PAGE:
Late last year, I had the pleasure of meeting outgoing IFT President, Colin Dennis, at a talk I gave at the 2015 SAAFoST conference in Durban. For those of you who are interested in food science and nutrition, and who don’t know of SAAFoST, I’d like to point you in the direction of their “Food Facts Advisory Service“, where you can find a number of informative pieces on food facts and fears.
In any event, Prof. Dennis suggested that he would be keen on inviting me to speak at a future IFT event. To my great surprise and pleasure, that invitation ended up being to give one of the keynote talks – alongside such luminaries as Dr Ben Goldacre – at the IFT congress in Chicago, which has just concluded today.
The message at The Amaz!ng Meeting (or, TAM) earlier this year was “Fight the Fakers”, with the point being that it’s no much use ridiculing the victims of quackery or woo-woo for being taken in by charlatans. Sometimes, we’re desperate for a cure, or for hope, and this leads us to believe things we might not otherwise.
Also, some quacks and fakers genuinely believe that they have magical powers, or that they have cottoned on to some sort of secret. For example, even though I haven’t been shy of expressing my view that Professor Tim Noakes sounds increasingly like a pseudoscientist, I have no doubt that he’s sincere in believing what he tells his disciples, whether or not he ends up being right or wrong.
Of course there are difficult boundary cases, where we really should know better, and can’t escape taking on a healthy portion of the blame either for misleading others, or allowing ourselves to be misled. The distinction I’m making, though, highlights that there is more that is blameworthy about your conduct if you know you’re deceiving people, or if you’re knowingly on the side of deceivers.
An example of the latter – being on the side of the deceivers, and against common-sense, or science – has recently come to my attention via 6000, and involves a TEDx organising committee ignoring the lessons learnt in the Sheldrake affair. In case you’re not familiar with Sheldrake, he’s a fairly controversial scientist who wants you to to believe in “email telepathy” (never mind the humdrum sort of telepathy in dogs and other non-human animals) in addition to various other odd things.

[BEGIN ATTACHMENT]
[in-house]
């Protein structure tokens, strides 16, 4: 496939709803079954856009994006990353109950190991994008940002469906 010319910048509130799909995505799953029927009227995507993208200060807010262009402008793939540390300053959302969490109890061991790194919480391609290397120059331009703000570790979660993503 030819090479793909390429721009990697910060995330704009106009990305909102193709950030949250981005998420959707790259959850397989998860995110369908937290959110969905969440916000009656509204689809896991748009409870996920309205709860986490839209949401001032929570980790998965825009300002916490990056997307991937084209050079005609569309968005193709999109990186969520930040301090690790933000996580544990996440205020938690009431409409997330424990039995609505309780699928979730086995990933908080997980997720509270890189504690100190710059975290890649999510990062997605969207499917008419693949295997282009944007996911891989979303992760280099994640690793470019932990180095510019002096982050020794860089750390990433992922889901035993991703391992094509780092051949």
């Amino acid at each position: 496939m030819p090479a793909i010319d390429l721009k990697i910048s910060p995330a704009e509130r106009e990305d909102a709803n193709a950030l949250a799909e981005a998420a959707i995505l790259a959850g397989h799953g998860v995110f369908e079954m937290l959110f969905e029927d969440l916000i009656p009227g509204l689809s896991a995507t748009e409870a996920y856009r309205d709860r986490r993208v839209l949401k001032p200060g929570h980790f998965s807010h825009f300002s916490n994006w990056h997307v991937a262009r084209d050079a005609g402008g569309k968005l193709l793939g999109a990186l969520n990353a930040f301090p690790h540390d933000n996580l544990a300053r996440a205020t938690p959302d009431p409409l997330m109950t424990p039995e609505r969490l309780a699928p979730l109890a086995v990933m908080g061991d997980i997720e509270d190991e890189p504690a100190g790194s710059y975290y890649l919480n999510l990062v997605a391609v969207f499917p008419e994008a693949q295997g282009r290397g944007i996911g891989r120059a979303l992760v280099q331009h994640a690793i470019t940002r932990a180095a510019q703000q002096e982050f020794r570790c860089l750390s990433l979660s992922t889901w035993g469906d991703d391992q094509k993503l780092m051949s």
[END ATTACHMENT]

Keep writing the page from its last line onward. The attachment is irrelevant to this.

Sheldrake (and Graham Hancock, he who believes the Ark of the Covenant is real, and that aliens built the pyramids) spoke at TEDx events, but both of their talks were removed from the TEDx archives following widespread protest regarding TEDx being used as a vehicle to promote pseudoscience. These episodes led to a joint TED (the mother-ship) and TEDx policy reminder that pseudoscience was not welcome at these events.
So why, then, is Ivan Jakobović, inventor of the water-powered car and the “orgonic launcher” (which – as you no doubt know already – fires the universal life force “orgon” into the air, to strip pollution from the atmosphere), speaking at TEDxMaksimir today? And furthermore, why is it that Željko Svedic has been banned from today’s TEDx event for pointing out that Jakobović is a crank, and that TEDx events are not supposed to host cranks?